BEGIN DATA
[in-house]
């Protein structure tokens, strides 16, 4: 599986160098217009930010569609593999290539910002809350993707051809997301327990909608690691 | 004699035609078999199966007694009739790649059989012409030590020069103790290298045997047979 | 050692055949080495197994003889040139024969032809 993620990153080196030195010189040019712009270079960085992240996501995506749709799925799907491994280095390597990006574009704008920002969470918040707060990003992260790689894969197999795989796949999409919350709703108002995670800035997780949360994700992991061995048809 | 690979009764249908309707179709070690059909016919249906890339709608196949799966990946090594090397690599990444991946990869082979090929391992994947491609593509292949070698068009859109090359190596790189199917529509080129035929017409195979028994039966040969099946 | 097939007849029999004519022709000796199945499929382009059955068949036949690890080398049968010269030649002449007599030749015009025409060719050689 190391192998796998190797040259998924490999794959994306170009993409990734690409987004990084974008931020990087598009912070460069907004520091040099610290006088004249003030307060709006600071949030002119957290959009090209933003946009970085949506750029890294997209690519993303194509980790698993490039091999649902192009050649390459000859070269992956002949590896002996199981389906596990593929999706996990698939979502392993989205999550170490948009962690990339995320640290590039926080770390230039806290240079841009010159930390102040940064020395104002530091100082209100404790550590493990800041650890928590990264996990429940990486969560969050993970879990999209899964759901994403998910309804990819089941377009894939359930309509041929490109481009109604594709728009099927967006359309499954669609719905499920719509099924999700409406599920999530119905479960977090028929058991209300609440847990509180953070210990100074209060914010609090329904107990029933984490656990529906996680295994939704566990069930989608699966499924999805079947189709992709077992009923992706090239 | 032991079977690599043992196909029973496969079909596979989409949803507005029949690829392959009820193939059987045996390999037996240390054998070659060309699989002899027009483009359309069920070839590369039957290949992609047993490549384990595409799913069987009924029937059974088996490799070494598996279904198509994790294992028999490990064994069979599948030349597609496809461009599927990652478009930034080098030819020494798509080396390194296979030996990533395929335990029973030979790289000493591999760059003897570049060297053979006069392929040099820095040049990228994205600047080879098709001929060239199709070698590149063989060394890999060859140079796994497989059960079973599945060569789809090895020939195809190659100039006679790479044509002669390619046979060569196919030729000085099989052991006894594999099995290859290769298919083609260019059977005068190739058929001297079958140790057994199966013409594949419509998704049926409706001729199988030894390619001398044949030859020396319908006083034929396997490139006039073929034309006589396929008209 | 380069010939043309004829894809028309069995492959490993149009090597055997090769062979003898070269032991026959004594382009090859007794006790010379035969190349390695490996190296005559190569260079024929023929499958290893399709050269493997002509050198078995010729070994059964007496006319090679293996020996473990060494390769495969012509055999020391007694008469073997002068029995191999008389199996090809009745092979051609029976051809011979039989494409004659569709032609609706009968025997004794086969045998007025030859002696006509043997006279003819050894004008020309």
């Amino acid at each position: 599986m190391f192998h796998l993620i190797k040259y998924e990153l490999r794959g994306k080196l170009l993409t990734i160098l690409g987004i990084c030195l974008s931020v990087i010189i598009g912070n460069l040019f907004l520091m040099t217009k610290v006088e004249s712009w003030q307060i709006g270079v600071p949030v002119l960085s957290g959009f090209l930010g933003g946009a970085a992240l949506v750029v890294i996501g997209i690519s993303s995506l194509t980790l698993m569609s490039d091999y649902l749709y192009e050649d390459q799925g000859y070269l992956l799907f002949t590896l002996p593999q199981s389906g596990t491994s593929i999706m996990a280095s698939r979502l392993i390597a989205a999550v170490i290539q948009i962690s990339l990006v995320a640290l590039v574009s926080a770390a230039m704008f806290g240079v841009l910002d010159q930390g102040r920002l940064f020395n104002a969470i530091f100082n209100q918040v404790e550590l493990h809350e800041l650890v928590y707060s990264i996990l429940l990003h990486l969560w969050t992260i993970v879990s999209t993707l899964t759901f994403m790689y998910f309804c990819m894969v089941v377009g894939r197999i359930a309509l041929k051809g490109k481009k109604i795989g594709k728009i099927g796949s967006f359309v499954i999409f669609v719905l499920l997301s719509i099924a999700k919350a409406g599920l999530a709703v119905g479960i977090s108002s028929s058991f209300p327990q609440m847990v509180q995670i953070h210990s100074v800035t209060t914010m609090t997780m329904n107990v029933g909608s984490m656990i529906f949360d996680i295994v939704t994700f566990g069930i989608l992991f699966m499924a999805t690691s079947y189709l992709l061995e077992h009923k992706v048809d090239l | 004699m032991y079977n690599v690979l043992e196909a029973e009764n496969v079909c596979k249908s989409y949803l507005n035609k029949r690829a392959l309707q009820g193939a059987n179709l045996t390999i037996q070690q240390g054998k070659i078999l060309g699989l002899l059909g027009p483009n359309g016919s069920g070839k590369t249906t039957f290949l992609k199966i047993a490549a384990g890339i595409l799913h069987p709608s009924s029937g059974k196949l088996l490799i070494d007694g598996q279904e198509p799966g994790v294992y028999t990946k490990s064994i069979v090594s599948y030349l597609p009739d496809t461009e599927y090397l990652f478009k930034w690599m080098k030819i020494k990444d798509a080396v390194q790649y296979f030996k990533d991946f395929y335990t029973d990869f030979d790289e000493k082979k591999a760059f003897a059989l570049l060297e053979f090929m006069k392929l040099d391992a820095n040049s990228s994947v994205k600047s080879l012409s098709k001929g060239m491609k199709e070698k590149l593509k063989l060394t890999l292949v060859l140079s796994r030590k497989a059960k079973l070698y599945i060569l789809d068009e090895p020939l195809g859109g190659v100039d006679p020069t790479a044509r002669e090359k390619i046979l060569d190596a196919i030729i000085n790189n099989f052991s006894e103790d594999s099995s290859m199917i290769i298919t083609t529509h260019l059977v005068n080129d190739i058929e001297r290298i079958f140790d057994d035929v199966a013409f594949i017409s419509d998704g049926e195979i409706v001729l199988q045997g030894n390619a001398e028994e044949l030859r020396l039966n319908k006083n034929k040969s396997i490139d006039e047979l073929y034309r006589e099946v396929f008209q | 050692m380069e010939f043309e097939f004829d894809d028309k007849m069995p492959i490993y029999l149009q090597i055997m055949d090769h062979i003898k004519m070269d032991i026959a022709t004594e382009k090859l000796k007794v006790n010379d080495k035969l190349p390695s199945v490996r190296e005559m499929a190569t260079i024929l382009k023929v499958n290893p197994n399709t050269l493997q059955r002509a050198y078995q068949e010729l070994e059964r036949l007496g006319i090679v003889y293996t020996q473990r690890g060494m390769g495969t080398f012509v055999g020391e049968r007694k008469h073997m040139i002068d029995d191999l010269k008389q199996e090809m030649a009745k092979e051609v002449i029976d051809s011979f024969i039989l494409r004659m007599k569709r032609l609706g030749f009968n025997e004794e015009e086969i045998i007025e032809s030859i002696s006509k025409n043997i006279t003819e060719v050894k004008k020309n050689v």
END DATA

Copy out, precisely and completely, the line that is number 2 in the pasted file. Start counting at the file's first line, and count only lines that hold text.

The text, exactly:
């Protein structure tokens, strides 16, 4: 599986160098217009930010569609593999290539910002809350993707051809997301327990909608690691 | 004699035609078999199966007694009739790649059989012409030590020069103790290298045997047979 | 050692055949080495197994003889040139024969032809 993620990153080196030195010189040019712009270079960085992240996501995506749709799925799907491994280095390597990006574009704008920002969470918040707060990003992260790689894969197999795989796949999409919350709703108002995670800035997780949360994700992991061995048809 | 690979009764249908309707179709070690059909016919249906890339709608196949799966990946090594090397690599990444991946990869082979090929391992994947491609593509292949070698068009859109090359190596790189199917529509080129035929017409195979028994039966040969099946 | 097939007849029999004519022709000796199945499929382009059955068949036949690890080398049968010269030649002449007599030749015009025409060719050689 190391192998796998190797040259998924490999794959994306170009993409990734690409987004990084974008931020990087598009912070460069907004520091040099610290006088004249003030307060709006600071949030002119957290959009090209933003946009970085949506750029890294997209690519993303194509980790698993490039091999649902192009050649390459000859070269992956002949590896002996199981389906596990593929999706996990698939979502392993989205999550170490948009962690990339995320640290590039926080770390230039806290240079841009010159930390102040940064020395104002530091100082209100404790550590493990800041650890928590990264996990429940990486969560969050993970879990999209899964759901994403998910309804990819089941377009894939359930309509041929490109481009109604594709728009099927967006359309499954669609719905499920719509099924999700409406599920999530119905479960977090028929058991209300609440847990509180953070210990100074209060914010609090329904107990029933984490656990529906996680295994939704566990069930989608699966499924999805079947189709992709077992009923992706090239 | 032991079977690599043992196909029973496969079909596979989409949803507005029949690829392959009820193939059987045996390999037996240390054998070659060309699989002899027009483009359309069920070839590369039957290949992609047993490549384990595409799913069987009924029937059974088996490799070494598996279904198509994790294992028999490990064994069979599948030349597609496809461009599927990652478009930034080098030819020494798509080396390194296979030996990533395929335990029973030979790289000493591999760059003897570049060297053979006069392929040099820095040049990228994205600047080879098709001929060239199709070698590149063989060394890999060859140079796994497989059960079973599945060569789809090895020939195809190659100039006679790479044509002669390619046979060569196919030729000085099989052991006894594999099995290859290769298919083609260019059977005068190739058929001297079958140790057994199966013409594949419509998704049926409706001729199988030894390619001398044949030859020396319908006083034929396997490139006039073929034309006589396929008209 | 380069010939043309004829894809028309069995492959490993149009090597055997090769062979003898070269032991026959004594382009090859007794006790010379035969190349390695490996190296005559190569260079024929023929499958290893399709050269493997002509050198078995010729070994059964007496006319090679293996020996473990060494390769495969012509055999020391007694008469073997002068029995191999008389199996090809009745092979051609029976051809011979039989494409004659569709032609609706009968025997004794086969045998007025030859002696006509043997006279003819050894004008020309």